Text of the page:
Six Sigma SPC

X-Bar, R Bar Control Charts and Zones
2070 W. Washington St. #5 Springfield IL 62702  Ph: 217.698.0063
6 Sigma Statistical Process Control (SPC) Software for Windows 95/98/NT/2000/XP/ME

Home Search Capability Studies Links
Products Services
Prices FAQ
About Support
Contact Quality Control Dictionary and Glossary Free Desktop 6 Sigma Calculator Forum
Quality Books Six Sigma and SPC Articles Free Online 6 Sigma Calculator Free Newsletter

Zones and WECO, (Western Electric Company Rules) Using Pre-Control limits Statistical Process Control Information

Click Here!

The two control charts most often associated with statistical process control, (SPC), are the X-Bar and Range or R charts. X-Bar is just a fancy word for mean, also known as average. Range charts are just that, the range that the sample lay between. You should always set up the Range or R-Bar control charts first.

The charts are compared with control limits. Control limits, are typically calculated based on the number of original samples, or first samples, taken on any given process. (see upper control limit, lower control limit and Pre-Control Limit) The number of samples to start with will vary based on any given process, but should be sufficient to represent the population of the widget being manufactured. Motorola in the 1980ís require their suppliers to supply 75 pieces of data for first article inspection.

Once you have taken the data using a stratified sampling plan, the control limits are established by using a factor scale that will estimate the sigma, or standard deviation. Using this estimate, you can add and subtract 3 times one sigma to get your control limits and zones.

Remember that the bell of a bell shaped curve is +/- 3 sigma. A different factor is used for the range control limits. Note that if the number of observations are less than 7, then the lower control limit on the range charts is always zero, (0). For more information on how to calculate upper control limits and lower control limits, including the factor tables, see our glossary.

Once you have established your control limits, periodically you take more samples, usually 2 to 5 more sample pieces, and calculate the mean and range and plot them on the chart.

For additional information see ZeroRejects and Statistical Process Control, (SPC)

A typical X-Bar chart should show a saw toothed pattern when the data points are connected as seen below. Note that the control limits are the top most and bottom most line on the chart below.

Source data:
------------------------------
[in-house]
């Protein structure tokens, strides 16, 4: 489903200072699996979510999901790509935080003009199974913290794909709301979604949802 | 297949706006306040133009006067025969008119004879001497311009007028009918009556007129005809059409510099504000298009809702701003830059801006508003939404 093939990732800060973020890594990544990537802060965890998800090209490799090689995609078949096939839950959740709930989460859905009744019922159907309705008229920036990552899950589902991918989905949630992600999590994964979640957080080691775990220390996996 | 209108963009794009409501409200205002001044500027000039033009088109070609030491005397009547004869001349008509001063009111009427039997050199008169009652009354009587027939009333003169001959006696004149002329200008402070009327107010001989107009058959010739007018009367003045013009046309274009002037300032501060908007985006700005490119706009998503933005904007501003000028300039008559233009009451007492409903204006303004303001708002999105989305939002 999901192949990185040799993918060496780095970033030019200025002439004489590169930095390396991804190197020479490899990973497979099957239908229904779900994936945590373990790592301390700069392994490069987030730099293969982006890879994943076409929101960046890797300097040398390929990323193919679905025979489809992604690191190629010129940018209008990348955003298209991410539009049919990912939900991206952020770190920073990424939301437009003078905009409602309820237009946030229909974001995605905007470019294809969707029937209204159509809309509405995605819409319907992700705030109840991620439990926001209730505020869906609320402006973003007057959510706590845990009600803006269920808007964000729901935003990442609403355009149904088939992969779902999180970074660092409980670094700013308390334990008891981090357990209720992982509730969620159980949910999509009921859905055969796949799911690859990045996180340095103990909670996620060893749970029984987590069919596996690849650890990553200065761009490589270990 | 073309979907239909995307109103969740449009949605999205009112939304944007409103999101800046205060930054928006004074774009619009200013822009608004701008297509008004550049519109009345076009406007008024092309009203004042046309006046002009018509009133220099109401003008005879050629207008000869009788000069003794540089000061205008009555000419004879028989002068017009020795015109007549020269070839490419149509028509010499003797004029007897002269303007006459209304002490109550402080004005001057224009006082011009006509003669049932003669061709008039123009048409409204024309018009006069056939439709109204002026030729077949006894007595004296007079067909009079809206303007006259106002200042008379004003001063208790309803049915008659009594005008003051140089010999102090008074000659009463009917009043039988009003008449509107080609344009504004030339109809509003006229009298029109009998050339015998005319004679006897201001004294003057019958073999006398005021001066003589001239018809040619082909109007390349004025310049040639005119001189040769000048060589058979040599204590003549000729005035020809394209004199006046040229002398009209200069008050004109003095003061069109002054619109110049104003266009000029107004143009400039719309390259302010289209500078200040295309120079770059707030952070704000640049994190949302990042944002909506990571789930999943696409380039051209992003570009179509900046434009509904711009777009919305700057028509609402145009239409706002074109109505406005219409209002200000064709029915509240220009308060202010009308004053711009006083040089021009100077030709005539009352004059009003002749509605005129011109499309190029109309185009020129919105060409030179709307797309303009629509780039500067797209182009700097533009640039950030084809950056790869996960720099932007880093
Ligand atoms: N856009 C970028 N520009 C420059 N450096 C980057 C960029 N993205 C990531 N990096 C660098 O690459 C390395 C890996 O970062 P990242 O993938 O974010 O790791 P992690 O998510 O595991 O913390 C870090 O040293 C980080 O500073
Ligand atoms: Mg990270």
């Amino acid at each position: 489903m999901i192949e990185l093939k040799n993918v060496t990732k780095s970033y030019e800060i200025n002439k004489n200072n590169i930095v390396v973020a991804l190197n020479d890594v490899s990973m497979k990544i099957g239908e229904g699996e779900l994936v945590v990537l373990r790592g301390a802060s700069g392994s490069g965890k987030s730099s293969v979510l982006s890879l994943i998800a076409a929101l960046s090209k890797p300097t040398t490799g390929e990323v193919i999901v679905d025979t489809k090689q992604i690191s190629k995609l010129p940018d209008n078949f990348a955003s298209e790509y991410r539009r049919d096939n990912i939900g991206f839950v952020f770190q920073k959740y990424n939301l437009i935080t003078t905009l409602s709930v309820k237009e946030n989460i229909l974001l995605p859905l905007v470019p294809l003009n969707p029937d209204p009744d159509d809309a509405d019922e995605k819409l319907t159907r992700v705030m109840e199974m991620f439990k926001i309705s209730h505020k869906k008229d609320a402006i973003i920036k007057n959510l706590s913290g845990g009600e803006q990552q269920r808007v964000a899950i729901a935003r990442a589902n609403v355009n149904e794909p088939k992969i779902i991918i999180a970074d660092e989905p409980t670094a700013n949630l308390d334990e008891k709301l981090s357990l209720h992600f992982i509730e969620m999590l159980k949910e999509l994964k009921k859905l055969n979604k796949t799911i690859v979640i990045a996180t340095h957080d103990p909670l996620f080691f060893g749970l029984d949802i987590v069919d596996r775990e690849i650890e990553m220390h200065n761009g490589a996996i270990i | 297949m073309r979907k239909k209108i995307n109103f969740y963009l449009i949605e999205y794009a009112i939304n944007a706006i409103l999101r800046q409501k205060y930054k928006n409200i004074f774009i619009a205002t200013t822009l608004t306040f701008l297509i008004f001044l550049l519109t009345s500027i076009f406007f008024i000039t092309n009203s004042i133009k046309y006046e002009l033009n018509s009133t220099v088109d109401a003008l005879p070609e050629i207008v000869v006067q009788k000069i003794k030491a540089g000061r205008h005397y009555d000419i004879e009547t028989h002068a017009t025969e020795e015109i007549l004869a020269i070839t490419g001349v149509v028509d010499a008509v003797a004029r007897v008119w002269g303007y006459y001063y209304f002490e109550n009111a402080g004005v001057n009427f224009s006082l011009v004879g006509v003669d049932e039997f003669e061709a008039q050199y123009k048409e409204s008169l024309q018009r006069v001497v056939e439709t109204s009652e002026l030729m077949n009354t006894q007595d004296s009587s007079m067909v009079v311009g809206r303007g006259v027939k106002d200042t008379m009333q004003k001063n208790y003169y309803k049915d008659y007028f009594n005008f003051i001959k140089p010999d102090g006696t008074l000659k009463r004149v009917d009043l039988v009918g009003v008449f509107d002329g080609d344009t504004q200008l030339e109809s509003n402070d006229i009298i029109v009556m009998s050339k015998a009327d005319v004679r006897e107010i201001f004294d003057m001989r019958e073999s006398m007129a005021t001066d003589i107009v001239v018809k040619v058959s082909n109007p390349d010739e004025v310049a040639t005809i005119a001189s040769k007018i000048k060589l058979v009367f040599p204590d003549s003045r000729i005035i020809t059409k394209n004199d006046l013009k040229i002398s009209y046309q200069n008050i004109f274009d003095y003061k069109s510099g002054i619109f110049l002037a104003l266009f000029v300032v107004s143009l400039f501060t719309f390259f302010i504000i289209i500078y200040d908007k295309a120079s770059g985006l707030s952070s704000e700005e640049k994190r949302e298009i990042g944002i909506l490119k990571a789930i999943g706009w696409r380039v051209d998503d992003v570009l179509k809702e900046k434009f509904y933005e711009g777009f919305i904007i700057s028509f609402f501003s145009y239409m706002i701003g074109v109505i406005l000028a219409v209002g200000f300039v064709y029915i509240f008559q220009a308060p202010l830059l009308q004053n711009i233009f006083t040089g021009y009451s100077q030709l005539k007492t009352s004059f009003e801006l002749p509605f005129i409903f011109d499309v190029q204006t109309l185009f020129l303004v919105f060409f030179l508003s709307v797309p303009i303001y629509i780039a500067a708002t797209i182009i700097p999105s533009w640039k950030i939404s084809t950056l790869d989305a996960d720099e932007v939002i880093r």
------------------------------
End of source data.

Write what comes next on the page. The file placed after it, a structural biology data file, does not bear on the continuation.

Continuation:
Typical X-Bar Saw Tooth Pattern

Zones and
WECO, (Western Electric Company Rules)

To create the zones, first find the upper and lower control limits and then divide the section of the chart between the UCL, (upper control limit), and the mean and the LCL, (lower control limit), and the mean evenly. You do not calculate the zones individually.

zone A = mean +/- 3 sigma
zone B = mean +/- 2 sigma
zone C = mean +/- 1 sigma

X-Bar Chart with WECO Zones

The established way to trend these charts is by using the WECO, (Western Electric Company), rules

*You ARE OUT OF CONTROL IF . . .

  • A single point falls outside the 3 Sigma limit, i.e. beyond Zone A
  • Two out of three successive points fall in Zone A or beyond, the odd point may be anywhere
  • Four out of Five successive points fall in Zone B or beyond, the odd point may be anywhere
  • Eight successive points fall in Zone C or beyond

For additional information see What are the WECO rules for signaling "Out of Control"?

Another way to envision the zones are shown below.
X-Bar WECO Rules VS Sigma Zones

There are many different rules that one could use. These type of rules are to evaluate trends. Since every process can be different, the rules are sometimes modified as to not stop production for an out of control condition when the design margin is still being adhered to.

Pre-Control Limits

Pre-Control limits are sometimes used instead of the calculated upper and lower control limits for control charts. This is done due to the fact that some processes may typically run skewed, or shifted from the mean or median. There are established formulas to calculate pre-control, but as with all cases, to include the WECO rules, you may have to modify them to fit you particular process.

Using ZeroRejects, you can easily see where your data is in relation to your  specification and design margin.

For addition information...

Control Charts as a Tool in Data Quality Improvement (U.S. Department of Transportation)


* Reference Quality Planning and Analysis - Juran/Gryan

Click Here!
Click Here!
Click Here!
Click Here!


Copyright © 2005 Six Sigma SPC / Jim Winings All Rights Reserved
Privacy Statement - Disclaimer - Copyright - Site Map

Last Updated: Monday, 17-Apr-06 03:37:20 PDT